By Sherry Whaley, Commercial Account Manager
On a daily basis, many contractors are required to create and sign several contracts in addition to submitting several bids to various contractors for work. Once the job is awarded, the next step is to obtain an insurance certificate from their agent. Along with obtaining the insurance certificate, the contractor needs to review the contract, submit W-9’s and a multitude of other items that need to be submitted before work can begin.
As an account manager and trusted adviser for my clients, I typically review the insurance requirements and begin analyzing the insurance portion of the contract to see what is required of the general contractor. Below, is a review of insurance terms that are listed as requirements in most contracts.
Additional Insured Status: The general contractor is asking to be included as additional insured, along with the project owner and other parties included in the contractual requirements. The additional insured request may be requested on the general liability and the automobile liability. There are many additional insured endorsements to choose from, however, most contracts will require additional insured including completed operations coverage.
Waiver of Subrogation: Waiver is a relinquishment of a known right. The general contractor may request waiver on the general liability, automobile liability and the workers compensation policies. Waiver of subrogation with respects to your general liability, auto liability and workers compensation, basically is stating that coverage will not be jeopardized if the insured has waived in writing prior to a loss any rights of recovery from a party responsible for the loss. This basically means if you request waiver of subrogation before a loss occurs, your insurance carrier may not subrogate (go back against) the general contractors’ insurance coverage.
Primary and Non-Contributory: This is when the general contractor is requesting to transfer the financial consequences of legal liability arising out of the business relationship with the named insured. That means that in order to function effectively as a risk transfer technique, coverage that comes by way of additional insured status must respond first to a covered claim –before the additional insured’s own liability policy is called on to pay. The non-contributory wording is stating the general contractor is not wanting their insurance coverage to contribute to the loss.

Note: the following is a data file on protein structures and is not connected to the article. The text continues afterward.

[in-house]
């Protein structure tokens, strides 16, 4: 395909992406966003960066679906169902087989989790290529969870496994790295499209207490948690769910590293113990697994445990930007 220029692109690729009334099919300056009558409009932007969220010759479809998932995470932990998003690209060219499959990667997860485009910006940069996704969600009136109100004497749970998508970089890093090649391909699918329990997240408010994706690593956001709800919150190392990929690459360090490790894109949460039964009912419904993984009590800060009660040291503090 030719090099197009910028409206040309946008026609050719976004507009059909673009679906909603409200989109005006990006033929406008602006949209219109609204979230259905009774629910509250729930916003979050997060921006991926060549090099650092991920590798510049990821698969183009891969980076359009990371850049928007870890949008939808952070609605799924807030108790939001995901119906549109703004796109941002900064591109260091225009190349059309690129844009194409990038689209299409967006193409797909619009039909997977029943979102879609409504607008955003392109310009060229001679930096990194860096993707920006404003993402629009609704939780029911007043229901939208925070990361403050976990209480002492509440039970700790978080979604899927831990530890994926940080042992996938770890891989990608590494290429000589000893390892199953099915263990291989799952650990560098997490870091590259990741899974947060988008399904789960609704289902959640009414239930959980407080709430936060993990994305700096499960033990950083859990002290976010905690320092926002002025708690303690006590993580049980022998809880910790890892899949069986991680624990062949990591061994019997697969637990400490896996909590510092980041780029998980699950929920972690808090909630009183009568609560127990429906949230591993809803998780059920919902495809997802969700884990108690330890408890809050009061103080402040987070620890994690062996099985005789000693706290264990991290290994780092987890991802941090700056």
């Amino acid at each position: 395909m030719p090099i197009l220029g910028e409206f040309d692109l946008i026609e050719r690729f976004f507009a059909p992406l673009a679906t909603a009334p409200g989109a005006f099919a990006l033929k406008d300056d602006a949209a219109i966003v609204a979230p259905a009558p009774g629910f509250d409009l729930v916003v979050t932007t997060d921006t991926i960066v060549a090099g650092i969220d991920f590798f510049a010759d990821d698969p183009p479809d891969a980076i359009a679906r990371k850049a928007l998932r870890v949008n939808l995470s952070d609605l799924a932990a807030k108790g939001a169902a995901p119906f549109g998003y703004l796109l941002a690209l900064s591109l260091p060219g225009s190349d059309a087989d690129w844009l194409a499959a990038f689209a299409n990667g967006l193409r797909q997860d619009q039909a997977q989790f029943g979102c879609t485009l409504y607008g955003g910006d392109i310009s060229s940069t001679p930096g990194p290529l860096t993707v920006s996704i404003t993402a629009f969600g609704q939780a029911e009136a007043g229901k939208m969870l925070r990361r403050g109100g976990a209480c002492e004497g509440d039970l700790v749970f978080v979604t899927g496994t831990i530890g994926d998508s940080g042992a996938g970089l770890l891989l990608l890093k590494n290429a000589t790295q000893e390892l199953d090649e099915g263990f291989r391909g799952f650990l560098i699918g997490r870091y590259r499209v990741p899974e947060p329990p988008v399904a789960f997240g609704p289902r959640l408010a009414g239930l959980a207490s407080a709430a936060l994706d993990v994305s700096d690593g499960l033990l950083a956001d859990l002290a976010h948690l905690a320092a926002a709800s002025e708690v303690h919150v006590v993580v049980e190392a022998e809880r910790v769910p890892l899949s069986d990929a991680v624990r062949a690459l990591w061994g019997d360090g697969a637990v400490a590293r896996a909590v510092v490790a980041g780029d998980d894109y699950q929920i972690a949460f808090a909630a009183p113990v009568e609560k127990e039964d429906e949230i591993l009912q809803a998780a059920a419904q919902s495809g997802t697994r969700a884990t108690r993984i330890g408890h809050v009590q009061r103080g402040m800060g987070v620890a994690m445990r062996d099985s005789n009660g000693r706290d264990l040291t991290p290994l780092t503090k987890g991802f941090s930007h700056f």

Per Project Aggregate: The limit of liability would respond per project instead of applying per policy.
Cancellation Provisions: Often times the general contractor will require 30 days cancellation guaranteeing return receipt, certified mail. All policies will need to be endorsed to give 30 Days Notice of Cancellation for non-payment of premium if this provision is required.
Umbrella Policy– Normally an umbrella policy will be required by most general contractors. The umbrella policy is excess coverage that follows form to your underlying policies: General Liability, Auto Liability & Employers Liability. An umbrella policy would respond when your underlying policy limits have been exhausted.
Other insurance Requirements:
- Pollution – Normally the contract will state the limit required
- Mold- Normally the contract will state the limit required
- Workers Compensation to be endorsed with special endorsements: US Longshore & Harbor(required when working over or near navigable waters), Jones Act, Admiral Act
This is of course not all of the items we see in construction agreements. There are still other items you may be required to carry. Please feel free to call me on my direct line at 910-478-3316.